Let’s put a woman on the $50 bill

U. S. Grant was a mediocre President. He’s on the $50 because he won the Civil War.  In the process, hundreds of thousands of Americans died fighting under his command, and hundreds of thousands of Confederates died fighting against him.  The Union won, the South lost, and having his face on the $50 is a reminder of the worst tragedy in American history.  Let’s put all that behind us, and put a woman in the place of honor.

I’ve given my idea to a couple State Legislators in Tennessee and South Carolina.  If they’re interested, they’ll pursue it.  If this idea is to be put in effect, 2017 is the year to do it.  Congress and Trump will go along, if enough State Legislatures pass Resolutions of support.  I’m going to push this thing at ALEC next week.

There’s been talk of replacing Andrew Jackson on the $20 with someone like Harriet Tubman.  But Andrew Jackson was one of the Founding Fathers.  He was the one man who made Manifest Destiny real, palpable.  He fought the British at New Orleans, and ratified, in blood, the Louisiana Purchase.  One of his lieutenants, Sam Houston, brought Texas into the Union, and another, James K. Polk, took California and most of the western United States from Mexico.  Polk also brought in the Oregon Territory, and the Northwest.  George Washington and the other Founders wanted a continental empire of liberty, and it was Jackson who made it happen.  So Jackson stays on the $20.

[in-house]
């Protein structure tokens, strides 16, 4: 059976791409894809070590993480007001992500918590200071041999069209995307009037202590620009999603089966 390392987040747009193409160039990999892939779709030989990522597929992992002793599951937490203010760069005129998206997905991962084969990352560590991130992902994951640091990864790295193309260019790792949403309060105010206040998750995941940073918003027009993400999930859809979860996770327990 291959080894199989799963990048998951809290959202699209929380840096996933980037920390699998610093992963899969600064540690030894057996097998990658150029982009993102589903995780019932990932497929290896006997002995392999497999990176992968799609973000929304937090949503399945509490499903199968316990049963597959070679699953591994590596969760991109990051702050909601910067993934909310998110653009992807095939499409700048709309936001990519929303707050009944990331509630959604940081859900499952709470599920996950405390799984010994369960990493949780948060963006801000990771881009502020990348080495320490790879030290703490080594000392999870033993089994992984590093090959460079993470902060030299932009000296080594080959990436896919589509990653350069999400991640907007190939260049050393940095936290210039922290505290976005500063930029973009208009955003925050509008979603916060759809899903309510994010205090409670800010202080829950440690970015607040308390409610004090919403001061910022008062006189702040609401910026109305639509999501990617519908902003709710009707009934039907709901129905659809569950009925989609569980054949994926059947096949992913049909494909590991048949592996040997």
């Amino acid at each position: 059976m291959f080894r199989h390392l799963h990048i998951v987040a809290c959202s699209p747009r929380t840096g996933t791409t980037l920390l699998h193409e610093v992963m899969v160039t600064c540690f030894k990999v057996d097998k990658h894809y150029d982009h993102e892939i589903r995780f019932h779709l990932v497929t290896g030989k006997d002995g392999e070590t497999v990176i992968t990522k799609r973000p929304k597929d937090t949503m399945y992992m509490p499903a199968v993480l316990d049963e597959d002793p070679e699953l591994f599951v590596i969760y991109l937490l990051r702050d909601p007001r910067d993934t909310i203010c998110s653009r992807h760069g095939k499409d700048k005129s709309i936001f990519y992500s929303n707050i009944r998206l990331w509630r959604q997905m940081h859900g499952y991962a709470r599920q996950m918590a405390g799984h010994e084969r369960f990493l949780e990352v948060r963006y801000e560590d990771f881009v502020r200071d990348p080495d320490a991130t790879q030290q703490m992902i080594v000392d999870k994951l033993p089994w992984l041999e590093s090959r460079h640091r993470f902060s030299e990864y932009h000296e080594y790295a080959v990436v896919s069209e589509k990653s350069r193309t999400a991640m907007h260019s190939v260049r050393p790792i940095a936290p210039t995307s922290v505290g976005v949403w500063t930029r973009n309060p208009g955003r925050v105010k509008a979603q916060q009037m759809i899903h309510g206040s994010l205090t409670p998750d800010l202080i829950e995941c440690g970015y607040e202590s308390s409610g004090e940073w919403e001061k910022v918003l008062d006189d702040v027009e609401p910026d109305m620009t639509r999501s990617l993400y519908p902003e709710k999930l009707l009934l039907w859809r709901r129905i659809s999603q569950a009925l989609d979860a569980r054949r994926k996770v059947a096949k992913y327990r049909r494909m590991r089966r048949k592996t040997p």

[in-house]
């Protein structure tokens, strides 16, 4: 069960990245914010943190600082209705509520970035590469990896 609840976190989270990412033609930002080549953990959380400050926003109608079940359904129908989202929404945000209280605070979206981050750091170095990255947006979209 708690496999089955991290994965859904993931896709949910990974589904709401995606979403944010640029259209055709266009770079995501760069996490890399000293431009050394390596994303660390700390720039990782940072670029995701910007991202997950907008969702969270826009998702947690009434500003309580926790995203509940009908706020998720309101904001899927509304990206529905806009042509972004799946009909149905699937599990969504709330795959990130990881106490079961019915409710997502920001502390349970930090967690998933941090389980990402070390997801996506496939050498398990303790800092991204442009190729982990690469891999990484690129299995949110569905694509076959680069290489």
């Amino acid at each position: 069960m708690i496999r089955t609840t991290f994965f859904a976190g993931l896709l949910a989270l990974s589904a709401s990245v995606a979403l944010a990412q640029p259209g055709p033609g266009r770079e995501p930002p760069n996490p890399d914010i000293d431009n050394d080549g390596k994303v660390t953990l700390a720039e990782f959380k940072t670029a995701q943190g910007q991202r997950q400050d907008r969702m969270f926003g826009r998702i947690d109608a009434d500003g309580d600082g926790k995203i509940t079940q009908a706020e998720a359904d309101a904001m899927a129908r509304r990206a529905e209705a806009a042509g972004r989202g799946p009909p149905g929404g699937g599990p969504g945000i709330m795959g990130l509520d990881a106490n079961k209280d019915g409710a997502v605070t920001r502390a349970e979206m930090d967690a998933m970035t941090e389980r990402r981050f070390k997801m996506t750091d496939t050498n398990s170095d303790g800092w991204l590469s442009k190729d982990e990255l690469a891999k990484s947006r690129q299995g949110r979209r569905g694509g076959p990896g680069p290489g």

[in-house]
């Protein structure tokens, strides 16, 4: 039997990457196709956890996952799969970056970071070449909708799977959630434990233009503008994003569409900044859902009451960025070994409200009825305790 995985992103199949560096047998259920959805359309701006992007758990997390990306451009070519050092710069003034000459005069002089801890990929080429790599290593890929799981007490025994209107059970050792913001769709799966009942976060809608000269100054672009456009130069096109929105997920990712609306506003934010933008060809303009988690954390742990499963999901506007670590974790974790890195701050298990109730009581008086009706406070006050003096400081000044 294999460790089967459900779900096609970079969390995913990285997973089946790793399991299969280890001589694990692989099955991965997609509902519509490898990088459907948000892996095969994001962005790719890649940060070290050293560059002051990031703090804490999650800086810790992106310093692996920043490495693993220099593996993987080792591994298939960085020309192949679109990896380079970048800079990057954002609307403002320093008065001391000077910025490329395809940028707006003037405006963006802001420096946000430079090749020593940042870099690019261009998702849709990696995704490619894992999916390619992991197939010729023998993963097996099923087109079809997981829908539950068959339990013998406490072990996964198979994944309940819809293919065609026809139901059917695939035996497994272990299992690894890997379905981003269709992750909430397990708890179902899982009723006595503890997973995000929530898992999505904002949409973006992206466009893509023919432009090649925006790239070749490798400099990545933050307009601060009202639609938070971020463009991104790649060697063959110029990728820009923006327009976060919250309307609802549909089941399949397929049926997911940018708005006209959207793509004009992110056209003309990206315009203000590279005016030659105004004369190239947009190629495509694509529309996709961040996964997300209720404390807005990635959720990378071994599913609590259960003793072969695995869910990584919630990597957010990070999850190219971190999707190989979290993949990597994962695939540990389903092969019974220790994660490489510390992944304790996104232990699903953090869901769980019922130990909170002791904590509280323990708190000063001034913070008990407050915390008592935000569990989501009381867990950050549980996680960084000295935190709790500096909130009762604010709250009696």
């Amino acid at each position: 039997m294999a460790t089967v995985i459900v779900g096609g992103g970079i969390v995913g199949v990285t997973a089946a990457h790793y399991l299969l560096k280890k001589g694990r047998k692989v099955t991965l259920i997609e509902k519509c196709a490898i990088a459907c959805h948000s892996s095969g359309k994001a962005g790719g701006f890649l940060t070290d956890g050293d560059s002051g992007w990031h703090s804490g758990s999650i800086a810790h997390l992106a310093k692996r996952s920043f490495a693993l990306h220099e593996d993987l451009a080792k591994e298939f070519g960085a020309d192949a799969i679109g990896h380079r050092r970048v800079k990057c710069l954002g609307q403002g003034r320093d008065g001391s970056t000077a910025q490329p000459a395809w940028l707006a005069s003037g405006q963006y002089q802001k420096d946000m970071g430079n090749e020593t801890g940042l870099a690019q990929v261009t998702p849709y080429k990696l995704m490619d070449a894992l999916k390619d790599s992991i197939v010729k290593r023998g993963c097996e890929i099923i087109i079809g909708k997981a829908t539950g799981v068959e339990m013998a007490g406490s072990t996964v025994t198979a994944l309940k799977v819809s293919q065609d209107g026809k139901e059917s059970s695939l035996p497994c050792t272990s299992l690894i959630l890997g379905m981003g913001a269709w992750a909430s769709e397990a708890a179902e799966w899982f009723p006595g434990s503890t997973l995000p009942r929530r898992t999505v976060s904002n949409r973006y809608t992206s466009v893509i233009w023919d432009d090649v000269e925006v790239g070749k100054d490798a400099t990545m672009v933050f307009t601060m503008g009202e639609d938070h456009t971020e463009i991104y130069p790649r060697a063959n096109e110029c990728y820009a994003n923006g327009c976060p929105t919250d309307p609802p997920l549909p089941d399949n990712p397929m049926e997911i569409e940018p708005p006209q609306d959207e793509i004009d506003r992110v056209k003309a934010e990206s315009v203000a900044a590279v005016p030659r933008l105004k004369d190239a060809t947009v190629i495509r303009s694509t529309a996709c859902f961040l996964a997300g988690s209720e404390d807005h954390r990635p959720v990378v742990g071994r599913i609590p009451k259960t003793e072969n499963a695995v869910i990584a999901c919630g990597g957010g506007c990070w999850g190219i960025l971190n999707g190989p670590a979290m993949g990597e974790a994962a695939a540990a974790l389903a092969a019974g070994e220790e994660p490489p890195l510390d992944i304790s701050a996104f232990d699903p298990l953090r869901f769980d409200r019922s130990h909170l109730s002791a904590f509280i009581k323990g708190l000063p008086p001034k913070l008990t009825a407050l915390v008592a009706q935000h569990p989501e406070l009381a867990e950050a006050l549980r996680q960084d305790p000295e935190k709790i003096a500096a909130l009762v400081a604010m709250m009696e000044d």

No offense to Tubman, but I think a pioneer woman should be on the $50, one of those brave and hardy wives and mothers who settled this country.  And I’ve got one in particular in mind.

In 1765 she came with her family to the Waxhaw region on the border of the Carolinas.  They were poor Scotch-Irish, and couldn’t afford good land, and her husband worked himself to death within two years, trying to scratch out a living.  She was carrying his third son, which she named for him.  She moved in with her cousin Jane Crawford, who had eight children of her own.  Jane was unwell, so she did the work of two women, taking care of the whole family.

When the Revolutionary War came to the Carolinas her oldest boy, Hugh, rode with William Richardson Davie at the Battle of Stono Ferry.  He died from exhaustion right after the fight.  He was 16.  Her remaining sons rode with Davie at the Battle of Hanging Rock, then became guerillas, and were captured and imprisoned at Camden with 250 other men.  They were dying of starvation and disease when she rode the 45 miles to see them.  She pleaded with the British to let her boys go, and they were finally released in a prisoner exchange.  When she got them home they were in desperate condition, and after two days her middle boy, Robert, died.  He was 15.  She nursed her youngest, 13, to a semblance of health, and then rode with two other ladies to Charleston to nurse and comfort the Americans being held on prison ships there.  Some of them were her kin.  She contracted cholera and, shortly after the great victory at Yorktown, died and was buried in an unmarked grave.

Her sole surviving son became a truly ferocious man, an American lion.  He was his mother’s son.  She gave birth to him on March 15, 1767, and next year we will celebrate the 250th anniversary of that day.  If she’s not the Mother of this country I don’t know who is.  Let’s all honor the life of Elizabeth Jackson on that day.  And let’s put her on the $50.

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